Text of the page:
- Arts and Entertainment
Plans for the future of Showtime’s long-running serial killer drama “Dexter” have been vague as the series heads into its eighth season. But in a discussion with Wall Street analysts, CBSCorp. Chief Executive Les Moonves may have revealed when the series will end.
The musical numbers on Sunday’s Academy Awards telecast by most accounts were hit and miss, but in some respects the most impressive song wasn’t one of the big production numbers from “Les Miserables” or “Skyfall.”
It was the one host Seth MacFarlane and singer Kristin Chenoweth sang while the closing credits rolled, “Here’s to the Losers.”
In a drastically revamped version of the Jack Segal-Robert Wells ode to underdogs recorded by Frank Sinatra for his 1964 album “Softly, as I Leave You,” MacFarlane and Chenoweth served up a swinging musical salute to those who ended up with the short end of the Oscar stick Sunday.
Regal Entertainment Group, the nation’s largest theater chain, has purchased Waco’s Hollywood Jewel 16 and 42 other Hollywood Theaters across the country for $191 million.
Hollywood Jewel 16 is located at 7200 Woodway Drive.
Regal Entertainment, based out of Knoxville, Tenn., operates 6,880 screens across 38 states.
The former Canadian ambassador to Iran who protected Americans at great personal risk during the 1979 Iran hostage crisis said Monday it was good to hear Ben Affleck finally thank Canada after Affleck’s film “Argo” won the Oscar for best picture.
“Argo” came under criticism from some Canadians, including former ambassador Ken Taylor, who said he felt slighted by the movie because it makes Canada look like a meek observer to CIA heroics. Taylor says it minimizes Canada’s role in the Americans’ rescue.
Iranian officials on Monday dismissed the Oscar-winning film “Argo” as anti-Iran, state TV dismissed it as CIA commercial, some viewers disparaged it as U.S. propaganda while others welcomed a fresh view of their recent history.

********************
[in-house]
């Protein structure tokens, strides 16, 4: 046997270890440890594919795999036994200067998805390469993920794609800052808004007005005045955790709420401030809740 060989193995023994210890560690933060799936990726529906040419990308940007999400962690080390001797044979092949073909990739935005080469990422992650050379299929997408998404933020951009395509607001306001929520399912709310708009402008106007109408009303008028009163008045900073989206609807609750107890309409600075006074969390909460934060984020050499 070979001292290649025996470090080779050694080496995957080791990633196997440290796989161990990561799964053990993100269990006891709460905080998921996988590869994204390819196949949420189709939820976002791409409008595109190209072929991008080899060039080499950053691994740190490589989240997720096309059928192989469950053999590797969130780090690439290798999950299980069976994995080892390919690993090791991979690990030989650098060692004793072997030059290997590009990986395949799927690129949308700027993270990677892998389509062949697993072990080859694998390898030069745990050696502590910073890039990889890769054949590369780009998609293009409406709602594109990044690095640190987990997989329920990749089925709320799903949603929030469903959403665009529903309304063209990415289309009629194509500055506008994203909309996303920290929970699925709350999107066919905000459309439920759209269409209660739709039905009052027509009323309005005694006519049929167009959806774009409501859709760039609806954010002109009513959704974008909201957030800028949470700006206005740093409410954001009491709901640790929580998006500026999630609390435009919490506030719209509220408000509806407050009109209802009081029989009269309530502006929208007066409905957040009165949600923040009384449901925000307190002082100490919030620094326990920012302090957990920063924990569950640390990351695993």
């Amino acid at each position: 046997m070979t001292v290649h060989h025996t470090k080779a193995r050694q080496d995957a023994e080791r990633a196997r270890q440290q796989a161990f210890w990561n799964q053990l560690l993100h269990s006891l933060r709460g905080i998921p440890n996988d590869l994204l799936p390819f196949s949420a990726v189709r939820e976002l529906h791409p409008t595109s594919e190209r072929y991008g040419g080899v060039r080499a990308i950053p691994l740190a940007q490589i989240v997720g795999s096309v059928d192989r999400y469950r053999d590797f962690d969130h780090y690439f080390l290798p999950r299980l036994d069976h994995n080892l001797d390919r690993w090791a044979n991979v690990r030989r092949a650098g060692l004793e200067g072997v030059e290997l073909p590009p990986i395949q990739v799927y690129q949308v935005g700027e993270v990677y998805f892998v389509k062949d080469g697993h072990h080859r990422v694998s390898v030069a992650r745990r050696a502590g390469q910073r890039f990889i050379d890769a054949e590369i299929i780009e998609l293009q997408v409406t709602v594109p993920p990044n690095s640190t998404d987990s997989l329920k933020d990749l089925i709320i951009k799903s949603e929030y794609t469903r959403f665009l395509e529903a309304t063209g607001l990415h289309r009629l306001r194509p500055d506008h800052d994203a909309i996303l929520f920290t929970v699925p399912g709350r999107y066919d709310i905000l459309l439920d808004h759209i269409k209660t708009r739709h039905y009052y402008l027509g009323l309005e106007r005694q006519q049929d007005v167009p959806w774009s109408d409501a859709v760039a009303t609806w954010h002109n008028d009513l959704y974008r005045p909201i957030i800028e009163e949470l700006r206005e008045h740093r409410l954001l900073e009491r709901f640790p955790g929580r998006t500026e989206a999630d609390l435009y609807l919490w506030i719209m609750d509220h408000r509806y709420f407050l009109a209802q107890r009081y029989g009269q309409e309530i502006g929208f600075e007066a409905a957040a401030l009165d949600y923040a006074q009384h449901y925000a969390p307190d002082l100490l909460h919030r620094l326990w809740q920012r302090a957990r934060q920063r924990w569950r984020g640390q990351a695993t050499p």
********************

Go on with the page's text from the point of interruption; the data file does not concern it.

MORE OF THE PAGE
All this is despite the fact that the movie based on the escape of six American hostages from the besieged U.S. Embassy in Tehran in 1979 has not been screened in any Iranian theaters.
Despite that ban, many Iranians have seen the movie. In downtown Tehran, bootleg DVDs of “Argo” sell for about 30,000 rials, or less than $1.
The 85th Academy Awards promised lots of upsets and surprises, and they delivered.
The night’s big winner was “Argo,” the fact-based drama about a mission in which the CIA teamed up with Hollywood producers for a rescue during the Iran hostage crisis. Although the film received seven nominations, it was initially discounted as a serious contender because its director Ben Affleck was not nominated.
You know those tall, leggy beauties that normally carry the Oscar trophies so the stars can present them?
They’ve been replaced this year by aspiring filmmakers. Six college students from across the country won a contest to help present the Oscar statuettes this year.
“This tradition of the buxom babe that comes out and brings the trophy to the presenter to give to the winner seemed to be very antiquated and kind of sexist, too,” said Neil Meron, co-producer of this year’s Academy Awards. “They’re just there to be objectified. Why can’t we have people who actually care about film and are the future of film be the trophy presenters?”
Historians say the lesson of history is that there’s no such thing as a foreseeable future. Honest Oscar forecasters would have to agree.
When Emma Stone and Seth MacFarlane announced the Best Picture nominees Jan. 10, pundits immediately declared a front-runner. “The contest has come down to one film, and it’s ‘Lincoln,’ an excellent, very popular movie by a great director on a subject that inspires, uplifts, redeems. … It’s the perfect Academy movie,” wrote Wesley Morris, the Pulitzer Prize-winning film critic for the website Grantland.
Amid all the “House of Cards” chatter (e.g., ‘Hey, Kevin Spacey takes down the 4th wall Ferris Bueller-style!’ and “I watched all 13 episodes in five hours” OK, that was a stretch), Netflix has offered another talking point by announcing its partnership with DreamWorks Animation to produce a children’s series.
If you’re making a movie about WikiLeaks, this is the kind of thing you probably see coming.
Julian Assange says he has obtained a leaked copy of the script for “The Fifth Estate,” a DreamWorks film about the maverick computer expert and his famed secret-busting site.